Biodiversity

Dolors Armenteras, Colin Finlayson

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Abstract

Conversion of natural habitats to large-scale, commercial agriculture has resulted in net benefits for human well-being. However, this has often been accompanied by reductions in othertration and flood regulation. Continuing ecological degradation, unsustainable levels of consumption and inequities in sharing of the benefits from biodiversity threaten the improvements in human well-being and health that have been achieved in recent decades. There has been an increase in responses to the loss and degradation of biodiversity, although these have failed to reduce the decline, and more effort is needed.Successful responses include: increases in the designation of protected areas, now covering nearly 13 per cent of land area, and increasing recognition of indigenous and local community managed areas; and adoption of policies and actions for managing invasive alien species and genetically modified organisms (GMOs). About 55 per cent of countries have legislation to prevent the introduction of new alien species and control existing invasives, but less than 20 per cent are estimated to have comprehensive strategies and management plans,and there is a lack of data on their effectiveness. Successful responses also include regulations that support sustainable harvesting and reduced pollution; successful species recoveries and habitat restoration; and some progress towards equitable access to and benefit sharing of genetic resources. International financing for biodiversity conservation is estimated to have grown by about 38 per cent in real terms since 1992 and now stands at US$3.1 billion per year. But less than 1.5 per cent of the marine area is covered by protected areas. An opportunity to develop a concerted global approach to stop and reverse the decline of biodiversity is provided by the recent adoption ofthe Strategic Plan for Biodiversity (2011'2020) including the Aichi Biodiversity Targets, and acceptance of the Nagoya Protocol on Access and Benefit Sharing.The pressure on biodiversity continues to increase. Habitat loss and degradation from agriculture and infrastructure development, overexploitation, pollution and invasive alien species remain the predominant threats. Climate change is increasing in importance and will have profound impacts, particularly in combination with other threats. Greater integration of policies and institutional responses, including effective engagement of local communities, is required to stop and reverse current trends. The world lost over 100 million hectares of forest from 2000 to 2005, and has lost 20 per cent of its seagrass and mangrove habitats since 1970 and 1980 respectively. In some regions, 95 per cent of wetlands have been lost. The condition of coral reefs globally has declined by 38 per cent since 1980. Two-thirds of the world's largest rivers are now moderately to severely fragmented by dams and reservoirs. The state of global biodiversity is continuing todecline, with substantial and ongoing losses of populations, species and habitats.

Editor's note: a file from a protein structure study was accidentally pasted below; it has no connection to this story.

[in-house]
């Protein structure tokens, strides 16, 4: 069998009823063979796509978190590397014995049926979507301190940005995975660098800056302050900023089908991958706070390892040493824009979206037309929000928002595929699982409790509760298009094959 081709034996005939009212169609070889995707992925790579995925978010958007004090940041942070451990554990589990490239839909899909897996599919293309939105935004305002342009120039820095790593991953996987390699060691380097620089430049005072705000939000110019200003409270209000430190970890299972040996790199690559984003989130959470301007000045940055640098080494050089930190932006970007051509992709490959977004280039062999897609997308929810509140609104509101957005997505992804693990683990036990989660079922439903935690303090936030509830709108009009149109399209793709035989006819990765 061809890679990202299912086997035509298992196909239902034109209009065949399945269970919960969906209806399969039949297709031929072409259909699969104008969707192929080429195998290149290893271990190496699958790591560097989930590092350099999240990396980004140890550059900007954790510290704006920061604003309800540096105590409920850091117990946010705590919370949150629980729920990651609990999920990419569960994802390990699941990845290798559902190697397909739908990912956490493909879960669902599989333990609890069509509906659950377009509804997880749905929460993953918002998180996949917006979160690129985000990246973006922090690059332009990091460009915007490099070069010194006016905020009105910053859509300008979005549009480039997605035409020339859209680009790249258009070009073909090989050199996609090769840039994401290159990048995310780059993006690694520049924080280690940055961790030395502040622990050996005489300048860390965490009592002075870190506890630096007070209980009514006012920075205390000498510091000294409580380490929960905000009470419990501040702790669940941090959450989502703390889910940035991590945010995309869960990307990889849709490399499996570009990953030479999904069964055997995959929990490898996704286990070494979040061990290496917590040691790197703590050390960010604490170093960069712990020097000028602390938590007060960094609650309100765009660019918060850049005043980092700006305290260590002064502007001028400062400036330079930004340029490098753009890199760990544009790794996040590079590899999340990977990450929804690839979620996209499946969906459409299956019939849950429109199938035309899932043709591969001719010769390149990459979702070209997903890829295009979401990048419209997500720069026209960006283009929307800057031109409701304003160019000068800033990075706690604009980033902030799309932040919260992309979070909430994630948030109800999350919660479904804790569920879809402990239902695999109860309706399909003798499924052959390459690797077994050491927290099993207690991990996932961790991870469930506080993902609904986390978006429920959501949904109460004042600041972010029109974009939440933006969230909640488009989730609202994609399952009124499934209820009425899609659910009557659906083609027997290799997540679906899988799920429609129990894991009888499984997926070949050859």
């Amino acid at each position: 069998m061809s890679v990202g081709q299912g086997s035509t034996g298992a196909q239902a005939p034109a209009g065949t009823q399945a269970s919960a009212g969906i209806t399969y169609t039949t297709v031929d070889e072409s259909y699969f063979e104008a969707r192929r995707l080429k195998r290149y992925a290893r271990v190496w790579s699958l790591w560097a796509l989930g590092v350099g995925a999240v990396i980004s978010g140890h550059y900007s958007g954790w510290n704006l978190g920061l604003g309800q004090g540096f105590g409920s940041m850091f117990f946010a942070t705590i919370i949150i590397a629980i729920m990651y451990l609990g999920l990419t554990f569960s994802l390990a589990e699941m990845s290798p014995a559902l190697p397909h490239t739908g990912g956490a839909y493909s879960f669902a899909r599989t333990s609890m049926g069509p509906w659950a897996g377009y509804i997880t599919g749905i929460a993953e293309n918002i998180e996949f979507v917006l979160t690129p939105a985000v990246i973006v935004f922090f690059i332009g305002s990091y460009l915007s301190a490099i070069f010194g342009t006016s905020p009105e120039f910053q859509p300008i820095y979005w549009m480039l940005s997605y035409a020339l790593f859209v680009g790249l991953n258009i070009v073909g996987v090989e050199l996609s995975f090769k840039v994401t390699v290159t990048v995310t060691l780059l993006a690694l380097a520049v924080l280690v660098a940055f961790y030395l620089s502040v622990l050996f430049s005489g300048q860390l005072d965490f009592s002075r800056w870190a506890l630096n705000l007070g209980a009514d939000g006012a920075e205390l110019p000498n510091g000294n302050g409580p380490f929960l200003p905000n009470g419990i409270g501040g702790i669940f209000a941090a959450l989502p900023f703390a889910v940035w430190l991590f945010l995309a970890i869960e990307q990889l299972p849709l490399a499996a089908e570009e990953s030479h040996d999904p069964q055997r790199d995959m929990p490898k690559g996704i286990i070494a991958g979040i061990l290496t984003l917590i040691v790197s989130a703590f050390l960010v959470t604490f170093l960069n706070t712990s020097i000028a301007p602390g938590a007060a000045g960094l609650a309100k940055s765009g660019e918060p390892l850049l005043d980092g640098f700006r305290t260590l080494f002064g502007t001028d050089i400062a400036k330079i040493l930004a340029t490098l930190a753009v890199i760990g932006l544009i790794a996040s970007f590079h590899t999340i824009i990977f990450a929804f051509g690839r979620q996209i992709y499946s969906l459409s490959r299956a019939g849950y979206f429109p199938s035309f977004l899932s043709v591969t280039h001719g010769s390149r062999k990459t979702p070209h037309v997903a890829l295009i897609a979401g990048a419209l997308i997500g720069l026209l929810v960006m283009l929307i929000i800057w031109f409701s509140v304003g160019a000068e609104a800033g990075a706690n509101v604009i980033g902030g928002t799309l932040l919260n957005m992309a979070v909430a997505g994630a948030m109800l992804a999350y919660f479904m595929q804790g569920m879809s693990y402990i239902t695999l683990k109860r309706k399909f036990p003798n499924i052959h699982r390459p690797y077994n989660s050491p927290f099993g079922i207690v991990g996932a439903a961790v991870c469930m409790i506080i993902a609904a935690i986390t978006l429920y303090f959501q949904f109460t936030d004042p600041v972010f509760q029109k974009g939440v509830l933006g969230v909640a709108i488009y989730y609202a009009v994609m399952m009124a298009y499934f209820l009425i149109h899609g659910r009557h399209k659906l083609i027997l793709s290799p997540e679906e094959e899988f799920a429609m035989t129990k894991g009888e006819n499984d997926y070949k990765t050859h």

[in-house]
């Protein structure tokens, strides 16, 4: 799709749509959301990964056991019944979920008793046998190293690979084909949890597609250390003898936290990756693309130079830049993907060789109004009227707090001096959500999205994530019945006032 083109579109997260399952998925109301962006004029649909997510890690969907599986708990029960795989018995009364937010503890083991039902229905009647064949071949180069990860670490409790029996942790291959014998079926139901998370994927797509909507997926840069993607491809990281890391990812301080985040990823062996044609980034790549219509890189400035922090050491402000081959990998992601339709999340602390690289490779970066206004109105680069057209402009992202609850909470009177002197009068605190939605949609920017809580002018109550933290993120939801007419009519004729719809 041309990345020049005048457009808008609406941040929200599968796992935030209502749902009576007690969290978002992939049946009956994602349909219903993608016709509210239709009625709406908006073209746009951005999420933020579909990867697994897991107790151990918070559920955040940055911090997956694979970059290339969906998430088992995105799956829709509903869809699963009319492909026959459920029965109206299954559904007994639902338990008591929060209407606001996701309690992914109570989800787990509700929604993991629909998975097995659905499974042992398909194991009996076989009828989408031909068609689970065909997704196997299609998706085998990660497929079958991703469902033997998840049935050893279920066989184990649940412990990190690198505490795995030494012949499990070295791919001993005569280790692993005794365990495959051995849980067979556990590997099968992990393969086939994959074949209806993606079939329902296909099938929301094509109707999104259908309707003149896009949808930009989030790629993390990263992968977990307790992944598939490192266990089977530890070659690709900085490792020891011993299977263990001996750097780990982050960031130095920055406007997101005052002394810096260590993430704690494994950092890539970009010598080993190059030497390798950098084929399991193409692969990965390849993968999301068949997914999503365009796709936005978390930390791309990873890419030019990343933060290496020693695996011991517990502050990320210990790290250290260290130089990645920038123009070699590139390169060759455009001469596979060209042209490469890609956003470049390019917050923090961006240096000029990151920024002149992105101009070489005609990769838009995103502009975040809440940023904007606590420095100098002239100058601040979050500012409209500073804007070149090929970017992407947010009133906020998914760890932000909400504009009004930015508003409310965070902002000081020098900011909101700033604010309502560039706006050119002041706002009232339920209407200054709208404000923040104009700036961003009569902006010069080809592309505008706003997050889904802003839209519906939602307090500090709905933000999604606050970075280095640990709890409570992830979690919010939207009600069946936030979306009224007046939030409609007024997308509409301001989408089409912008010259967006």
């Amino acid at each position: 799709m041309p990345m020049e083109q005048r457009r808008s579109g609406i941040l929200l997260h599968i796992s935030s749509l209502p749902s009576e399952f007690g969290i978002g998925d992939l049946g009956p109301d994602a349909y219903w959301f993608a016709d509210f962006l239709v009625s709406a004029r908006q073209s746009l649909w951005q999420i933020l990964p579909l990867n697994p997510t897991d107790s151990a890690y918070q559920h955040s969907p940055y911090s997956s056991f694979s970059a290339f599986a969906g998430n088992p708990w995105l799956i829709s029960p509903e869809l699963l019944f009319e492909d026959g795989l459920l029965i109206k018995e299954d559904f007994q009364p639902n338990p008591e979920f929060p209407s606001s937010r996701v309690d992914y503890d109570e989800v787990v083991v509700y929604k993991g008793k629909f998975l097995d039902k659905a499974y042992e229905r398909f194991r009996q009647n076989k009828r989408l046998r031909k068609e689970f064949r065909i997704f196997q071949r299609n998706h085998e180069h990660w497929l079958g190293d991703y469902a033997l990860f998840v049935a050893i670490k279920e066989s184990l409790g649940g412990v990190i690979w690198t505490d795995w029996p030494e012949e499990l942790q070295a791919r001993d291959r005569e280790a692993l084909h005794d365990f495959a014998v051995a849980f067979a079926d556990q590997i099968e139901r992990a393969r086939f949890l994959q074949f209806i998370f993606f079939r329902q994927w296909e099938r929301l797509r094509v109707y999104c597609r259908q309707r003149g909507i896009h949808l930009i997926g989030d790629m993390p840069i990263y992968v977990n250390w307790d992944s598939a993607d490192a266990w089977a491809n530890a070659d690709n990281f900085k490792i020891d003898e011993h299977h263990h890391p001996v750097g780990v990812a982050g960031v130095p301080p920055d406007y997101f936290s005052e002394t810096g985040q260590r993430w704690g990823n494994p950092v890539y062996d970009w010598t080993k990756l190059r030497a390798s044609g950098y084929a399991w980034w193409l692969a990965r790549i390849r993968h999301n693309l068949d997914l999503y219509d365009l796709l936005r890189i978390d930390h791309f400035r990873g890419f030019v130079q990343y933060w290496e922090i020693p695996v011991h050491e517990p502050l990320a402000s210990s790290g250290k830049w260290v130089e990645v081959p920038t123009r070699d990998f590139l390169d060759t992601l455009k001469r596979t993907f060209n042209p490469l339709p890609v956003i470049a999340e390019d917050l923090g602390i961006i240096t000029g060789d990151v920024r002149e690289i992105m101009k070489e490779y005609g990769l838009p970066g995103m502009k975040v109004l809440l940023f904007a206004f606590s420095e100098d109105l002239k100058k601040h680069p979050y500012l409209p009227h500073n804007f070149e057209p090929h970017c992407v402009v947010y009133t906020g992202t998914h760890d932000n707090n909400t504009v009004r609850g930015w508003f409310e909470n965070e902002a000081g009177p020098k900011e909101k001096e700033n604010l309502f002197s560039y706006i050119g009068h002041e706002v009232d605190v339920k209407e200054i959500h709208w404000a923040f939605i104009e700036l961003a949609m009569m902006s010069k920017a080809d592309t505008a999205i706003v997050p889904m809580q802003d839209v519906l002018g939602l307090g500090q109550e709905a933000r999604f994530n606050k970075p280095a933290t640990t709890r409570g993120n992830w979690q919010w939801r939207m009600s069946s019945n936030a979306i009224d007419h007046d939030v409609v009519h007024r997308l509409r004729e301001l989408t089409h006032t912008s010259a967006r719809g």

Original languageEnglish
Place of PublicationNairobi
PublisherUNEP
Number of pages34
ISBN (Print)9789280731903
Publication statusPublished - 2012

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    Armenteras, D., & Finlayson, C. (2012). Biodiversity. UNEP.